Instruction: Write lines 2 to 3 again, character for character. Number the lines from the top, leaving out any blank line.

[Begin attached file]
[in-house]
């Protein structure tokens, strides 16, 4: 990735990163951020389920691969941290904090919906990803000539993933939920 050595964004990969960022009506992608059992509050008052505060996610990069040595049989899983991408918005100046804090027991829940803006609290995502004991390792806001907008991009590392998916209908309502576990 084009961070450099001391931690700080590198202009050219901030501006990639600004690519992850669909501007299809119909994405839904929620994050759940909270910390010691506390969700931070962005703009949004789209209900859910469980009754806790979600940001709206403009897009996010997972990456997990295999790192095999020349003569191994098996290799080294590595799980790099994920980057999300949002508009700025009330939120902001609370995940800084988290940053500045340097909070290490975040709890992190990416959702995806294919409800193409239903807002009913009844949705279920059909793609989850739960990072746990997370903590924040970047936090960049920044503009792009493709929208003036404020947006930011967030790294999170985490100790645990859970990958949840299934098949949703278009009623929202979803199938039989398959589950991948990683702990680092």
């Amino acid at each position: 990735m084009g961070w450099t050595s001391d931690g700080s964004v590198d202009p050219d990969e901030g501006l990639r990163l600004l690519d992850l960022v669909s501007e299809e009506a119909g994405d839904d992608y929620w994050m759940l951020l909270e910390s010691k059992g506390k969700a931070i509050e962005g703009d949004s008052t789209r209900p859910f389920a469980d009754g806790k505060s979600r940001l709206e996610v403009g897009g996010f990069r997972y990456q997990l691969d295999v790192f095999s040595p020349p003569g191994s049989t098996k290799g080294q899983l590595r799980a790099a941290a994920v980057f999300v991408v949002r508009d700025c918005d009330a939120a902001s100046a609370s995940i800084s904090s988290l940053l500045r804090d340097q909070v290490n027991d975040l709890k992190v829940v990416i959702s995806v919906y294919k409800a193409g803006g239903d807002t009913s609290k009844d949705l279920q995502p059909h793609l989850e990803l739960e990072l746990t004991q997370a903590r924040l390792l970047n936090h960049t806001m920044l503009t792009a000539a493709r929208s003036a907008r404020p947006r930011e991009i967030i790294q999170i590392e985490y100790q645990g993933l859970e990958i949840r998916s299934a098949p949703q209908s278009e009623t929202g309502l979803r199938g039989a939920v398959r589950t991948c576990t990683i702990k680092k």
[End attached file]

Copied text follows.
């Protein structure tokens, strides 16, 4: 990735990163951020389920691969941290904090919906990803000539993933939920 050595964004990969960022009506992608059992509050008052505060996610990069040595049989899983991408918005100046804090027991829940803006609290995502004991390792806001907008991009590392998916209908309502576990 084009961070450099001391931690700080590198202009050219901030501006990639600004690519992850669909501007299809119909994405839904929620994050759940909270910390010691506390969700931070962005703009949004789209209900859910469980009754806790979600940001709206403009897009996010997972990456997990295999790192095999020349003569191994098996290799080294590595799980790099994920980057999300949002508009700025009330939120902001609370995940800084988290940053500045340097909070290490975040709890992190990416959702995806294919409800193409239903807002009913009844949705279920059909793609989850739960990072746990997370903590924040970047936090960049920044503009792009493709929208003036404020947006930011967030790294999170985490100790645990859970990958949840299934098949949703278009009623929202979803199938039989398959589950991948990683702990680092």
């Amino acid at each position: 990735m084009g961070w450099t050595s001391d931690g700080s964004v590198d202009p050219d990969e901030g501006l990639r990163l600004l690519d992850l960022v669909s501007e299809e009506a119909g994405d839904d992608y929620w994050m759940l951020l909270e910390s010691k059992g506390k969700a931070i509050e962005g703009d949004s008052t789209r209900p859910f389920a469980d009754g806790k505060s979600r940001l709206e996610v403009g897009g996010f990069r997972y990456q997990l691969d295999v790192f095999s040595p020349p003569g191994s049989t098996k290799g080294q899983l590595r799980a790099a941290a994920v980057f999300v991408v949002r508009d700025c918005d009330a939120a902001s100046a609370s995940i800084s904090s988290l940053l500045r804090d340097q909070v290490n027991d975040l709890k992190v829940v990416i959702s995806v919906y294919k409800a193409g803006g239903d807002t009913s609290k009844d949705l279920q995502p059909h793609l989850e990803l739960e990072l746990t004991q997370a903590r924040l390792l970047n936090h960049t806001m920044l503009t792009a000539a493709r929208s003036a907008r404020p947006r930011e991009i967030i790294q999170i590392e985490y100790q645990g993933l859970e990958i949840r998916s299934a098949p949703q209908s278009e009623t929202g309502l979803r199938g039989a939920v398959r589950t991948c576990t990683i702990k680092k």